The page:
At Congress’s request the Copyright Office recently initiated several studies looking into how parts of copyright law have been working.  In addition to commenting in the studies about Section 1201 of the copyright act and “software-enabled consumer electronics,” I also commented in the study looking into Section 512 — the portion of the copyright statute that creates safe harbors for service providers intermediating others’ content — on behalf of Floor64/The Copia Institute, the parent company of Techdirt.com, which both advises and educates on intermediary issues and, with Techdirt, is an intermediary itself. There is a post on Techdirt about the comment generally, and the entire comment (all 3600+ words…) is downloadable there, but I decided to cross-post each main section of it here as a series of discrete essays, one per day, every day over this coming week.

To get started, here is an edited compilation of the sections that provide an overview of the argument.  Sections discussing each aspect of that argument will follow.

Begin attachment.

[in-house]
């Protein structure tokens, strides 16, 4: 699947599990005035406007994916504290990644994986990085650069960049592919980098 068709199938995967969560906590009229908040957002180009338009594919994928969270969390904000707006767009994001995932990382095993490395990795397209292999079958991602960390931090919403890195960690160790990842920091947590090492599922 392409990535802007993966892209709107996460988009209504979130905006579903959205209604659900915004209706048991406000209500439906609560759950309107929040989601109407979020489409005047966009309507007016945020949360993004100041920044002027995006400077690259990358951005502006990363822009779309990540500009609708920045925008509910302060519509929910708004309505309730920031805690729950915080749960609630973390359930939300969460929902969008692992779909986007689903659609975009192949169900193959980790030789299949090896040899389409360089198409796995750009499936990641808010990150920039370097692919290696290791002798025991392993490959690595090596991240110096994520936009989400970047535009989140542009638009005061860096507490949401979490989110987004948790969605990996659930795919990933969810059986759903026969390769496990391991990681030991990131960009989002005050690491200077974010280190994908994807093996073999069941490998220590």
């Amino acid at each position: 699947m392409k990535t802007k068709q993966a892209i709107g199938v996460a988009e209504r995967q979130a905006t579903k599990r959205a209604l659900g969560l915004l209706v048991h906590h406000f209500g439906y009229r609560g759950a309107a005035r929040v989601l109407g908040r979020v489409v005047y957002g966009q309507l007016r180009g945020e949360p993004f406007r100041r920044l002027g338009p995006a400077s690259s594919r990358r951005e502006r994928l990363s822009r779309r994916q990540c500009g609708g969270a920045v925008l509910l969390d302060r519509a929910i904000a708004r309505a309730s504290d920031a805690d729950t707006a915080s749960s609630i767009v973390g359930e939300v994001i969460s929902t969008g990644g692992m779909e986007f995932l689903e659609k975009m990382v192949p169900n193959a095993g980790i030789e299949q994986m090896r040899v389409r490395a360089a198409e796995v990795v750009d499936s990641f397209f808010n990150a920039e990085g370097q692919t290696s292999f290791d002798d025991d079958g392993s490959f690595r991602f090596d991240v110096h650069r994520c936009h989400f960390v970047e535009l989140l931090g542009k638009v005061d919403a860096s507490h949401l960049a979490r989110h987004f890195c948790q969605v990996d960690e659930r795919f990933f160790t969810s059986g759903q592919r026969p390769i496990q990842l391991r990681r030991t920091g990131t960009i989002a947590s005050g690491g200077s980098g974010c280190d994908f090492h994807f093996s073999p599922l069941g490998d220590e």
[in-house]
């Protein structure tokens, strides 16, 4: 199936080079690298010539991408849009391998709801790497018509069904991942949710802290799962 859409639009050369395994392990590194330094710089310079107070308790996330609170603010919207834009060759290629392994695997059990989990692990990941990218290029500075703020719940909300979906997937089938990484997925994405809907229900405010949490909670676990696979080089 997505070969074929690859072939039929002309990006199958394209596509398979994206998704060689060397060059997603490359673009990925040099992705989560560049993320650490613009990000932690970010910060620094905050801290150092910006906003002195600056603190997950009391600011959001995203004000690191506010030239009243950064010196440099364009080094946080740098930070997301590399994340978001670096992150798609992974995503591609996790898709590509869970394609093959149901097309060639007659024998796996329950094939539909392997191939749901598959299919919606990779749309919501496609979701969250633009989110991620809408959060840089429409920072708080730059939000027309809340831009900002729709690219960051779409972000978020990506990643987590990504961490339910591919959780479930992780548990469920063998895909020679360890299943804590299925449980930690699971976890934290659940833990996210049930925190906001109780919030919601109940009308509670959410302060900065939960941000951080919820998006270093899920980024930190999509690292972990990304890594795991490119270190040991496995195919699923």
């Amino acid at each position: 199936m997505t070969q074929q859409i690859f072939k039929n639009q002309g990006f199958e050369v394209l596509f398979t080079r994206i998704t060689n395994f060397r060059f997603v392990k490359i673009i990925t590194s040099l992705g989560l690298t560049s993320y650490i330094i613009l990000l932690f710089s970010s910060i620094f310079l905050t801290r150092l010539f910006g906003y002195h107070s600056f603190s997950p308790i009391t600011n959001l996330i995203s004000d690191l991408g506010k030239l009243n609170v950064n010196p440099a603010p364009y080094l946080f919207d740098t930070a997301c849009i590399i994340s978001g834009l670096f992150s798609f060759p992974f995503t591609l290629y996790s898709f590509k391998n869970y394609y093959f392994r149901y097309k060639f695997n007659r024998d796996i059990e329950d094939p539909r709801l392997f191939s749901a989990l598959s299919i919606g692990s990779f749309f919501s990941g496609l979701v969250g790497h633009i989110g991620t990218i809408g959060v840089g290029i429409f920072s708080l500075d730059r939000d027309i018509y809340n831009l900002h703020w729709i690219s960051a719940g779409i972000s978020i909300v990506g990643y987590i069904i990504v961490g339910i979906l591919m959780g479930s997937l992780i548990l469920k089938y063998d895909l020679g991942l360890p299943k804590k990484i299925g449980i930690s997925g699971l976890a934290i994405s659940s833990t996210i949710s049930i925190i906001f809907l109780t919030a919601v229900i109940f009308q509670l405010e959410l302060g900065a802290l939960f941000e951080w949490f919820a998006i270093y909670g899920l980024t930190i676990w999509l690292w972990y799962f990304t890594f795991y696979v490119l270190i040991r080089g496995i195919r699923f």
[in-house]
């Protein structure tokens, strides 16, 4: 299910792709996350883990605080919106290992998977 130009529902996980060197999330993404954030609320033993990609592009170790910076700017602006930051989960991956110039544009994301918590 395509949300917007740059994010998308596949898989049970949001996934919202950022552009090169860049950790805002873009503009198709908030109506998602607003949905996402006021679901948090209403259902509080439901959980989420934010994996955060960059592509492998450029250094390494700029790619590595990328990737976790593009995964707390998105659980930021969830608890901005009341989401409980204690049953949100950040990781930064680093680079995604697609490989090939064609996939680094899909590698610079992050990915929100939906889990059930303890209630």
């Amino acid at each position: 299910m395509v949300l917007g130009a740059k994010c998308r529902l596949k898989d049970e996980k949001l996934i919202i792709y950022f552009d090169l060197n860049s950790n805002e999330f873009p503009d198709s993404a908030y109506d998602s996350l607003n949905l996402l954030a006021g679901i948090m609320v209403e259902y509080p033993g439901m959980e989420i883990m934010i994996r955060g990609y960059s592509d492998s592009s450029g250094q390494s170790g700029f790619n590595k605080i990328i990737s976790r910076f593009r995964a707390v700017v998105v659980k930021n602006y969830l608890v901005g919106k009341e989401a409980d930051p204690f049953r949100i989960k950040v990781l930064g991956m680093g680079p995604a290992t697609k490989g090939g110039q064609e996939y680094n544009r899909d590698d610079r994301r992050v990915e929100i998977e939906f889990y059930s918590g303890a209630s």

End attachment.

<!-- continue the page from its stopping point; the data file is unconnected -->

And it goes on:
We file this comment to drive home the point that for the Internet to be the marketplace of ideas Congress anticipated it being in 1998, and, indeed, sought for it to be, it is integral for these businesses to retain durable and reliable protection from liability arising from user-generated content.  Furthermore, as long as Congress is taking the opportunity to study how the existing safe harbor has been functioning, we would flag several areas where it could be made to function better in light of these policy goals as well as areas where it should be changed to make it as protective of speech as the Constitution requires.

With respect to this study [which invited comment via responses to 30 questions], just as history is written by the victors, records are written by those asking the questions.  The hazard is that questions tend to presume answers, even when the answers that they elicit may not necessarily be the answers that are most illuminating.